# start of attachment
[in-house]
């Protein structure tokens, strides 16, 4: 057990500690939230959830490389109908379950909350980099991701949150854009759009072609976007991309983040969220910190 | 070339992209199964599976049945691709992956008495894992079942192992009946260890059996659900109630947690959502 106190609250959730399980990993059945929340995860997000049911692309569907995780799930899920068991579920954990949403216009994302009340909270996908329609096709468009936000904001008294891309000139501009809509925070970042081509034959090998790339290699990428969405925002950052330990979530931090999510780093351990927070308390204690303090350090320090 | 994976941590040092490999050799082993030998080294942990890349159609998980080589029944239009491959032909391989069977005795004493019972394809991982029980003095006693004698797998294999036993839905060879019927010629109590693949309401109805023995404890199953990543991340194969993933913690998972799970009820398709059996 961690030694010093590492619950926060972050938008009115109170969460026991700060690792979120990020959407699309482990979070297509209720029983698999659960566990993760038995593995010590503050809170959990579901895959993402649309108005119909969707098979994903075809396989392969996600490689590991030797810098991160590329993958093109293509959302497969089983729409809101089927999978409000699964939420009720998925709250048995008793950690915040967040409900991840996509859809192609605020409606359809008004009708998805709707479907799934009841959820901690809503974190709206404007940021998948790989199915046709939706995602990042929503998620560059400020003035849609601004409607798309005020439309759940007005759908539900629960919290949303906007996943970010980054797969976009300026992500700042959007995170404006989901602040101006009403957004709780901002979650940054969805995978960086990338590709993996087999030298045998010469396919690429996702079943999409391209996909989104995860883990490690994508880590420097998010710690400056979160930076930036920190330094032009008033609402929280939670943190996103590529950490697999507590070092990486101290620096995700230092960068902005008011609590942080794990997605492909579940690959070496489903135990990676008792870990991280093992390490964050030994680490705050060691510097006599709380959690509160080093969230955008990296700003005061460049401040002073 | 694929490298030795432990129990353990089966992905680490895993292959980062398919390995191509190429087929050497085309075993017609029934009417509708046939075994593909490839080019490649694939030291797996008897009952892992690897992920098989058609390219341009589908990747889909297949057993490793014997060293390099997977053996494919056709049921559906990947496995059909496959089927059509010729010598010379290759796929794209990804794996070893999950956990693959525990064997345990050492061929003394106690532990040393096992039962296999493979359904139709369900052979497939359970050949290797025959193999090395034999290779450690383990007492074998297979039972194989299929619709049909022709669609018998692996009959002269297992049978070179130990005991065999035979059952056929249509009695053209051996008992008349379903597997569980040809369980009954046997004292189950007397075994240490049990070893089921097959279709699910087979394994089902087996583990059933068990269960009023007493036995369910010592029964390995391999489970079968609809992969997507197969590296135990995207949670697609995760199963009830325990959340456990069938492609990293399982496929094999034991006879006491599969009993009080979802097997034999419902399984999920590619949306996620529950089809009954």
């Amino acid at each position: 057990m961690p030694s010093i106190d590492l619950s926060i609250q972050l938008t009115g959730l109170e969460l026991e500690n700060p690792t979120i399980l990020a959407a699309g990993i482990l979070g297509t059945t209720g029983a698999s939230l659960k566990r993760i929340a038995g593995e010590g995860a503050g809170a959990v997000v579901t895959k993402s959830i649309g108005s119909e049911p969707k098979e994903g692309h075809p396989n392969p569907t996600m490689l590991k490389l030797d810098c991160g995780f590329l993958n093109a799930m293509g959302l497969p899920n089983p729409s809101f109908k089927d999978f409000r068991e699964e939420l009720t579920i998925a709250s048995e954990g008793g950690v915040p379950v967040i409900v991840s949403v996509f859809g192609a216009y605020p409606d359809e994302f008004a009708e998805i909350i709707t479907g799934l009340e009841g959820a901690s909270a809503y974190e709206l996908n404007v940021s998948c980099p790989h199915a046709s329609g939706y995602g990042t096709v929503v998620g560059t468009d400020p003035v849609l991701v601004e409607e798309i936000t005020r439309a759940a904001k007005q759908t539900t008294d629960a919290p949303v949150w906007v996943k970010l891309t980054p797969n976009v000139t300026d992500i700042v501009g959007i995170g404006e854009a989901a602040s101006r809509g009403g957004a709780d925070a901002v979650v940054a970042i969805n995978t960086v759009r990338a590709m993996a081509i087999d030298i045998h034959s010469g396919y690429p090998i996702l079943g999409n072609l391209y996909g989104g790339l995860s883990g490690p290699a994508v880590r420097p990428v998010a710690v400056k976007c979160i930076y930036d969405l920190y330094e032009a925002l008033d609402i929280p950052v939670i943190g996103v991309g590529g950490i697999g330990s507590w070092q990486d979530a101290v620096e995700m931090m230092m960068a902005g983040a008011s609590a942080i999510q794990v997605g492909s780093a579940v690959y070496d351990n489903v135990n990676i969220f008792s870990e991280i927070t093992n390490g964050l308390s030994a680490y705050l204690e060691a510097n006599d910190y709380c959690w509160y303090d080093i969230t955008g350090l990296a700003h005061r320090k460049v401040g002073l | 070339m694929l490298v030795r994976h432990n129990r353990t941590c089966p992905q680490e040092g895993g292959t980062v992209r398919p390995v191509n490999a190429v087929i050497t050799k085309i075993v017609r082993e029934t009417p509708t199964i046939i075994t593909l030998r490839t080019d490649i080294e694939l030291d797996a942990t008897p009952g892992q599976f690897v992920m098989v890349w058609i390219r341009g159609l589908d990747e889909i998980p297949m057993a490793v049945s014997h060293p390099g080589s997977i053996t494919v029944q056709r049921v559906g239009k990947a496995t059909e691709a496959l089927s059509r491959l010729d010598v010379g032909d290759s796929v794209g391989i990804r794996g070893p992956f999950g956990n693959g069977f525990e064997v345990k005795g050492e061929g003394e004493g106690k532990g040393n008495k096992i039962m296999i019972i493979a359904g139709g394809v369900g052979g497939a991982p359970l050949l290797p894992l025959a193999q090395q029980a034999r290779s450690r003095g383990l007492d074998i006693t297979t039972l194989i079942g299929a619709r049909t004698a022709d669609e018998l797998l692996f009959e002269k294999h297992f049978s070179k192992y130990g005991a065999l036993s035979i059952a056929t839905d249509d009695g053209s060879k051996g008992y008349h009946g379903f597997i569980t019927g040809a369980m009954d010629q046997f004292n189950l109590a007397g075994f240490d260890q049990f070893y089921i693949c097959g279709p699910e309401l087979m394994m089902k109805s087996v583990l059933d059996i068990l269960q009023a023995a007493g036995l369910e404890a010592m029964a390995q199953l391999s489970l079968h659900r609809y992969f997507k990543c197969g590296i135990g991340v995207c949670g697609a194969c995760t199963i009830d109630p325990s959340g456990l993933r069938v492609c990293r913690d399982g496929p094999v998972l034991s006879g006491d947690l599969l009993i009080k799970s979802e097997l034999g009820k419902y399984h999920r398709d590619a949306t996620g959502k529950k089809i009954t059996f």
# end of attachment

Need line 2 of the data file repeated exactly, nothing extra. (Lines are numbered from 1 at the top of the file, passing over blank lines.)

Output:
């Protein structure tokens, strides 16, 4: 057990500690939230959830490389109908379950909350980099991701949150854009759009072609976007991309983040969220910190 | 070339992209199964599976049945691709992956008495894992079942192992009946260890059996659900109630947690959502 106190609250959730399980990993059945929340995860997000049911692309569907995780799930899920068991579920954990949403216009994302009340909270996908329609096709468009936000904001008294891309000139501009809509925070970042081509034959090998790339290699990428969405925002950052330990979530931090999510780093351990927070308390204690303090350090320090 | 994976941590040092490999050799082993030998080294942990890349159609998980080589029944239009491959032909391989069977005795004493019972394809991982029980003095006693004698797998294999036993839905060879019927010629109590693949309401109805023995404890199953990543991340194969993933913690998972799970009820398709059996 961690030694010093590492619950926060972050938008009115109170969460026991700060690792979120990020959407699309482990979070297509209720029983698999659960566990993760038995593995010590503050809170959990579901895959993402649309108005119909969707098979994903075809396989392969996600490689590991030797810098991160590329993958093109293509959302497969089983729409809101089927999978409000699964939420009720998925709250048995008793950690915040967040409900991840996509859809192609605020409606359809008004009708998805709707479907799934009841959820901690809503974190709206404007940021998948790989199915046709939706995602990042929503998620560059400020003035849609601004409607798309005020439309759940007005759908539900629960919290949303906007996943970010980054797969976009300026992500700042959007995170404006989901602040101006009403957004709780901002979650940054969805995978960086990338590709993996087999030298045998010469396919690429996702079943999409391209996909989104995860883990490690994508880590420097998010710690400056979160930076930036920190330094032009008033609402929280939670943190996103590529950490697999507590070092990486101290620096995700230092960068902005008011609590942080794990997605492909579940690959070496489903135990990676008792870990991280093992390490964050030994680490705050060691510097006599709380959690509160080093969230955008990296700003005061460049401040002073 | 694929490298030795432990129990353990089966992905680490895993292959980062398919390995191509190429087929050497085309075993017609029934009417509708046939075994593909490839080019490649694939030291797996008897009952892992690897992920098989058609390219341009589908990747889909297949057993490793014997060293390099997977053996494919056709049921559906990947496995059909496959089927059509010729010598010379290759796929794209990804794996070893999950956990693959525990064997345990050492061929003394106690532990040393096992039962296999493979359904139709369900052979497939359970050949290797025959193999090395034999290779450690383990007492074998297979039972194989299929619709049909022709669609018998692996009959002269297992049978070179130990005991065999035979059952056929249509009695053209051996008992008349379903597997569980040809369980009954046997004292189950007397075994240490049990070893089921097959279709699910087979394994089902087996583990059933068990269960009023007493036995369910010592029964390995391999489970079968609809992969997507197969590296135990995207949670697609995760199963009830325990959340456990069938492609990293399982496929094999034991006879006491599969009993009080979802097997034999419902399984999920590619949306996620529950089809009954």